Now, we compare the optimal sensitivities with SQL ( 1/nph). The phase sensitivities Δϕ as a function of the phase-sensing probe number nph is shown in Fig. 4(a). The thick solid line is the SQL. The thin solid line and dotted line are sensitivities ΔϕHD from homodyne detection with and without losses cases, respectively. As well the dashed and dash-dotted lines are sensitivities ΔϕID from intensity detection with and without losses cases, respectively. From Fig. 4(a), it shows that the best phase sensitivities ΔϕID are larger than ΔϕHD under the same condition. In the presence of the loss and collisional dephasing (T = 0.8, Γτ = 0.1), the phase sensitivities ΔϕHD and ΔϕID can beat the SQL under the balanced situation, which is very important for phase sensitivity measurement. The maximal SNRs as a function of the phase-sensing probe number nph is shown in Fig. 4(b). It shows that the value of SNR are reduced largely in the presence of the loss of light field and atomic decoherence.

Next section, we will present that the effects of the light field loss and atomic decoherence on measure precision can be explained from the break of intermode decorrelation conditions.

4. The correlations of atom-light hybrid interferometer

In this section, we use the above results to calculate the intermode correlations of the different Raman amplification processes of the atom-light interferometer as shown in Figs. 1(a)–1(c) [49]. We also study the effects of the loss of light field and the dephasing of atomic excitation on the correlation. The intermode correlation of light and atomic collective excitation can be described by the LCC, which is defined as [62]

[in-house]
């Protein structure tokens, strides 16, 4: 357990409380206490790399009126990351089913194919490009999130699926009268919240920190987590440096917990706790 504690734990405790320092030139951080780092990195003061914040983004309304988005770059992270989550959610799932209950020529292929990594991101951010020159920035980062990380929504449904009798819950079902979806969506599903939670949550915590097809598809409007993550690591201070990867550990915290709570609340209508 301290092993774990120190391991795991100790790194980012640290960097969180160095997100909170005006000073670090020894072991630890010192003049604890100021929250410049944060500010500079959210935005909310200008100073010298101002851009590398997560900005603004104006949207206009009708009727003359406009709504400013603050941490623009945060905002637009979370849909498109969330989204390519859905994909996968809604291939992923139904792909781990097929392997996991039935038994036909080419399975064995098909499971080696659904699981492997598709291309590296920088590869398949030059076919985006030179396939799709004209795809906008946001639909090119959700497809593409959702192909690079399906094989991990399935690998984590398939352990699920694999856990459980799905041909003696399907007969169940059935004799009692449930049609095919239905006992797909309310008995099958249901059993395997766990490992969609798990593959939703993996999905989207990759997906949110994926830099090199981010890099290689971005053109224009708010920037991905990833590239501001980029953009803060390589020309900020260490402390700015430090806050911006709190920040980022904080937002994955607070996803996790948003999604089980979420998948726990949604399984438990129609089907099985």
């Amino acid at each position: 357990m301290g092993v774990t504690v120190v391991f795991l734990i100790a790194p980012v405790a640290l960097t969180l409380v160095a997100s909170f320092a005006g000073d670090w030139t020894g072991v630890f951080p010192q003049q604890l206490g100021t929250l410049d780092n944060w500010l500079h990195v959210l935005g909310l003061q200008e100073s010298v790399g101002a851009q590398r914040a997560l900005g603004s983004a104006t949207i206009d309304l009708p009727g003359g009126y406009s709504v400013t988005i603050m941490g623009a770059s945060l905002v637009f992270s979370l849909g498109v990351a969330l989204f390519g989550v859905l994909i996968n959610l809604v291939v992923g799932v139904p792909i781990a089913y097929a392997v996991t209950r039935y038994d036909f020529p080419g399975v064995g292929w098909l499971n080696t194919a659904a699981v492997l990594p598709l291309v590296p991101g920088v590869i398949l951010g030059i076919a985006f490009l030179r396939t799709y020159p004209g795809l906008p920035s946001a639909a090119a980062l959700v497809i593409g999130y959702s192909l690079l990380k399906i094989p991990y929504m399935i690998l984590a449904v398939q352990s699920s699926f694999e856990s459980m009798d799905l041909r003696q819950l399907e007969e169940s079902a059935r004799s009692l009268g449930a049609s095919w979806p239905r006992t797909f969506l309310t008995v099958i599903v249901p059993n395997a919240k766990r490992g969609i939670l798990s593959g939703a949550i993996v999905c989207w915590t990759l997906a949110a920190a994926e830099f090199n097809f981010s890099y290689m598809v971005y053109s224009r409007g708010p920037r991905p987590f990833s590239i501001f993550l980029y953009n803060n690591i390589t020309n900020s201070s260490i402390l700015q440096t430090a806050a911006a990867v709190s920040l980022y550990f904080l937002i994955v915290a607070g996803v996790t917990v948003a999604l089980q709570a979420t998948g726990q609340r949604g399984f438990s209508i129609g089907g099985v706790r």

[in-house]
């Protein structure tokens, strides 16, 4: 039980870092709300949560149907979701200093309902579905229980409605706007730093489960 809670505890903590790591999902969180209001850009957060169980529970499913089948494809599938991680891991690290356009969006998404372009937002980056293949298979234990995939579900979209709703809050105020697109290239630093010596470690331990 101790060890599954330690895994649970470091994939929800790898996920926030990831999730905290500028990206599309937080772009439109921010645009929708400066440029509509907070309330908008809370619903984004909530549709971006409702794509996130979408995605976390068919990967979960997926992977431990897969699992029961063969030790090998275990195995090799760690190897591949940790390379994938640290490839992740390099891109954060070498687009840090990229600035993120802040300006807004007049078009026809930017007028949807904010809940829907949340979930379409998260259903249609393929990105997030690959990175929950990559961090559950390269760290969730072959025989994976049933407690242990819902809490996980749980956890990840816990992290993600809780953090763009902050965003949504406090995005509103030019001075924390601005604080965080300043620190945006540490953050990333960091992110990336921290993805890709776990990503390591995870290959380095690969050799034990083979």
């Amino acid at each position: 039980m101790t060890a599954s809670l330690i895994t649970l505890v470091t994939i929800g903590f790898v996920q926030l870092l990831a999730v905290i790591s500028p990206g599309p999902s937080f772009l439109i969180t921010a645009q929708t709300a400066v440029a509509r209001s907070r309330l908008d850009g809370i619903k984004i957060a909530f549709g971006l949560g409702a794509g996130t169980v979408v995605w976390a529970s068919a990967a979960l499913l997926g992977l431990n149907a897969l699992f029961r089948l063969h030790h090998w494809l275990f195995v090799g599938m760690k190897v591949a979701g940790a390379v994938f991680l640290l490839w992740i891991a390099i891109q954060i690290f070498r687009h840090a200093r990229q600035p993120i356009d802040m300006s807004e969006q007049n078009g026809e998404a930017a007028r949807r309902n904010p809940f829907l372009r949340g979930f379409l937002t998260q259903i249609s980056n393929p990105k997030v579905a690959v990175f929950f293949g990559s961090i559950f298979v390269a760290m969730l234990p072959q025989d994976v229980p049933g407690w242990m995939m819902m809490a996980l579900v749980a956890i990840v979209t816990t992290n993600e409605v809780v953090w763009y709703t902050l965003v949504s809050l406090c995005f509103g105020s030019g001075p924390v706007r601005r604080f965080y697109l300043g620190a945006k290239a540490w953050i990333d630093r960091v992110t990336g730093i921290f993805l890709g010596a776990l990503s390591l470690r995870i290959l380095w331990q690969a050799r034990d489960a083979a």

J(A^,B^)=cov(A^,B^)(ΔA^)21/2(ΔB^)21/2,
where cov(A^,B^)=(A^B^+B^A^)/2A^B^ is the covariance of two-mode field and (ΔA^)2=A^2A^2, (ΔB^)2=B^2B^2.

The respective quadrature operators of the light and atomic excitation are x^a=(a^+a^)/2, y^a=(a^a^)/2i, x^b=(b^+b^)/2, and y^b=(b^b^)/2i. After the first Raman scattering process, the intermode correlations between the light field mode and the atomic mode are generated. We start by injecting a coherent state |α⟩ in mode a^, and a vacuum state in mode b^, the LCC of quadratures are given by

Jx1(x^a1,x^b1)=cosθ1tanh(2g),
Jy1(y^a1,y^b1)=cosθ1tanh(2g),
and the LCC of number operators n^a1[=a^(t1)a^(t1)] and n^b1[=b^(t1)b^(t1)] is given by
Jn1(n^a1,n^b1)=(1+2|a|2)[4coth2(2g)(|a|2+|a|4)+1]1/2.

From Eqs. (30)(32), the quadrature correlation LCCs Jx1(x^a1,x^b1) and Jy1(y^a1,y^b1) are independent on the input coherent state which is different from the number correlation LCC Jn1(n^a1,n^b1). Under θ1π/2, the LCCs Jx1 and Jy1 are opposite and not zero, which shows the correlation exists. Due to their opposite intermode correlations, the squeezing of quantum fluctuations is in a superposition of the two-modes, i.e., X^=(x^a+x^b)/2, Y^=(y^a+y^b)/2 and [X^,Y^]=i/2 [62].